Posted on: August 20th, 2020
The business of mainstream sports has always been lucrative. And advertising has benefited as much as any industry. Until now.
Amidst a global pandemic, health and safety concerns are prioritized over everything, including the business of college football. For academic institutions that have relied upon these significant dollars for decades, COVID-19 has them scrambling and one thing is certain: today marks the most concerning time in college football history as nationwide colleges and universities focus on the health and safety of students, athletes and faculty, as well as the health and safety of critically important revenue streams.
The question remains, is this a temporary anomaly or a permanent reality?
So, what’s at stake? At last count, the National Collegiate Athletic Association (NCAA) is a billion-dollar non-profit entity. And even though the football line items of these revenues are limited (by virtue of the FBS mainly), the NCAA is the enabling economic engine for all collegiate athletics, and the institutions themselves are the gas that fuels it.
The inevitable 2020 revenue losses extend significantly into the colleges and universities. For some, gone are 100% of season ticket sales, game-day sales, broadcasting rights, licensing fees, vending revenues, and advertising sponsorship dollars (for starters). Similarly, the economies of local college town communities are on the cusp of taking a seasonal financial hit like they’ve never experienced with widescale losses driven namely by the lack of travel and hospitality spending.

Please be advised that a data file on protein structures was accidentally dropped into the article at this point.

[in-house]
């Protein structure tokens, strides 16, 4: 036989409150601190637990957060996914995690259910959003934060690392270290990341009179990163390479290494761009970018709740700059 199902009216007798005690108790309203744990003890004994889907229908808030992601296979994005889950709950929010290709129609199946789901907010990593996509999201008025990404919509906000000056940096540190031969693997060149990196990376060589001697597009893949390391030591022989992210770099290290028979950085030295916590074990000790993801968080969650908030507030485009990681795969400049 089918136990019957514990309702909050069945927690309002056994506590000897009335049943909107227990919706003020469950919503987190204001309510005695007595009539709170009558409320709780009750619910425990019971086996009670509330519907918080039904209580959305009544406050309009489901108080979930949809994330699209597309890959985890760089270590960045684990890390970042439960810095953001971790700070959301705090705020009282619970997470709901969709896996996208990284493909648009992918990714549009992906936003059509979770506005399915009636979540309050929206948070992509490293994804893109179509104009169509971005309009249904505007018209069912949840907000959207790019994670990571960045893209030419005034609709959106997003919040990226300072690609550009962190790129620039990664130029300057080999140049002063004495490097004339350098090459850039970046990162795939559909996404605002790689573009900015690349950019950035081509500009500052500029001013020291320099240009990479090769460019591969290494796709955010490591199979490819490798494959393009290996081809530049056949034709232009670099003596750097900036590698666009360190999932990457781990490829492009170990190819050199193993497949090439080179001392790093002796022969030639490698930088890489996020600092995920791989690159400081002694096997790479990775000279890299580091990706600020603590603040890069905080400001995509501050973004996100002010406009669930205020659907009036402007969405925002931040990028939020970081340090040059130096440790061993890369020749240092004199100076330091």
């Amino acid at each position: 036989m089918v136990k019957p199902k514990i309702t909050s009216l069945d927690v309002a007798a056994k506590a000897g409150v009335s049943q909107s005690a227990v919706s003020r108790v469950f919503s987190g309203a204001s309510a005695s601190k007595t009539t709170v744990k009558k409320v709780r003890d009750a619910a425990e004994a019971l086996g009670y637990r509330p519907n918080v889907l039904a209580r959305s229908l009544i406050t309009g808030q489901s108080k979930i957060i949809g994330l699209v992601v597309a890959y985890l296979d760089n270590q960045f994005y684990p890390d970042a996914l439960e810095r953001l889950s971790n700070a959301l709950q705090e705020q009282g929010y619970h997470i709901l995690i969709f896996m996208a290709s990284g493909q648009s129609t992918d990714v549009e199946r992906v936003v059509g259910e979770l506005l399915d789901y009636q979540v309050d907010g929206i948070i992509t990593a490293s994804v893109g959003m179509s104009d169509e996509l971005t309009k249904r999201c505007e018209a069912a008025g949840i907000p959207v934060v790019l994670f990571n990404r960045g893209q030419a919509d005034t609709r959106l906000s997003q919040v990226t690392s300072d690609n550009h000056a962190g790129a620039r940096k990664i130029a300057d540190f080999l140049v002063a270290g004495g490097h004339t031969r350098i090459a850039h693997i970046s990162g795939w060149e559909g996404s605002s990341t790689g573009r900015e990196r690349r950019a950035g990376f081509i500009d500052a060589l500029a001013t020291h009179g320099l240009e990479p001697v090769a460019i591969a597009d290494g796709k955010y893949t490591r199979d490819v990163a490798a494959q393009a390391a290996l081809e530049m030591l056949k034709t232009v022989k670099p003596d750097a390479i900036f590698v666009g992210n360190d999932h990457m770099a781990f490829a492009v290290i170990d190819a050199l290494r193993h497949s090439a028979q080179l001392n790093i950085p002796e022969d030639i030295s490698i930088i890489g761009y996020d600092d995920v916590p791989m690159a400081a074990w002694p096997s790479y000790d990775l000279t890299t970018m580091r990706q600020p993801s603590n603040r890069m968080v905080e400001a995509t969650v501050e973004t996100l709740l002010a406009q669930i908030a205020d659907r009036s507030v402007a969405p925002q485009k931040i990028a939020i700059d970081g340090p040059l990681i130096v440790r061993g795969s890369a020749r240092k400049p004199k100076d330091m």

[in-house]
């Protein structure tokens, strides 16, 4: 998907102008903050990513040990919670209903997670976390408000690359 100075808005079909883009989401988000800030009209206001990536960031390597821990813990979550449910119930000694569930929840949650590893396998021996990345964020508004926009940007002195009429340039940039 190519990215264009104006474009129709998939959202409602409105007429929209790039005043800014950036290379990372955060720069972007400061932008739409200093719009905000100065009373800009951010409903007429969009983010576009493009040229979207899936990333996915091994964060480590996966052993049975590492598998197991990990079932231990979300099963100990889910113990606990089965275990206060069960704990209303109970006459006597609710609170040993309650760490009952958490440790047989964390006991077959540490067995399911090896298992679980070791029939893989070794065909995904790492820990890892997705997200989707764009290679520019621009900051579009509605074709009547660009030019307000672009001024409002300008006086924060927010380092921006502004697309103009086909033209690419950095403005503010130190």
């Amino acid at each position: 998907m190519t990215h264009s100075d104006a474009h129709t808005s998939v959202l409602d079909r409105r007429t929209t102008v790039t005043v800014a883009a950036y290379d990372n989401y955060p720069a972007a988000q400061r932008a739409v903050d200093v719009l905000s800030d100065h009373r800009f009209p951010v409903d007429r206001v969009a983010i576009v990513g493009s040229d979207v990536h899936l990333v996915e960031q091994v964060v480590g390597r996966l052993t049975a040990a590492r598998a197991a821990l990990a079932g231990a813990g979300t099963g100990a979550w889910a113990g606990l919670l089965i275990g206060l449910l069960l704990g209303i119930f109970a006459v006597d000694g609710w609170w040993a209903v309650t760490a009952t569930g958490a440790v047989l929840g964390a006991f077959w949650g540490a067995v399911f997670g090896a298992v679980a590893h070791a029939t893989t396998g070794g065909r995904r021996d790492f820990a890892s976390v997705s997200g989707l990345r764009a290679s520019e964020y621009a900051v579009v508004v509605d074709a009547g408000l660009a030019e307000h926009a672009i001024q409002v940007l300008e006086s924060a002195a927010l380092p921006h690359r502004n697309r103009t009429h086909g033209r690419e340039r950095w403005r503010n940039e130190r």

Throw all of this onto a sports marketing whiteboard and recognize these colleges and universities trickle those football dollars down to support dozens if not hundreds of other athletic and non-athletic interests. But while the colleges and universities are scurrying to find alternate ways to generate revenue while also tapping endowments to help cover costs, the average American football fan isn’t too worried. Rest assured, college football loyalists will get their fix somehow, someway this fall. And the most likely scenario has college football fans spending their dollars on the National Football League (NFL) instead of the NCAA.
With the macro-economic footing established, let’s take a deeper look at the cause and effect the compromised 2020 college football season presents, what this means for college basketball, and how the NFL could potentially benefit in unprecedented fashion.
NCAA Football and Basketball Seasons Unlike Any Other
In a move that was somehow simultaneously predictable and shocking, The Big Ten became the first “Power Five” conference to cancel football for the upcoming NCAA season. And while the cancelation means it will actually postpone, delay, suspend (whatever you want to call it) playing until the spring, it means there will be no major college football coming out of the Midwest this fall.
What does this mean for college hoops in 2020-2021? Assuming NCAA basketball moves forward with its season (one way or another), the “March Madness” moniker will be further realized when both basketball AND major football games are played. What’s more, the NCAA is more than likely going to dramatically reduce the number of eligible teams and conduct their annual Division I basketball championship tournament in a bubble. Given the fact that the NCAA generates a disproportionate percentage of their revenues from March Madness, it’s safe to presume continued financial shortcomings for all NCAA-enabled economies.
Significant Sales and Sponsorship Revenue Losses Coming
Several of college football’s largest powers are set to lose more than $100 million each from a washed season this fall, as studied by Ryan Brewer, an associate professor of finance at Indiana University-Purdue University Columbus.
Furthermore, school revenues and losses could total “nine figures in the case of no competition,” according to Sandy Barbour, Pennsylvania State University’s vice president for intercollegiate athletics.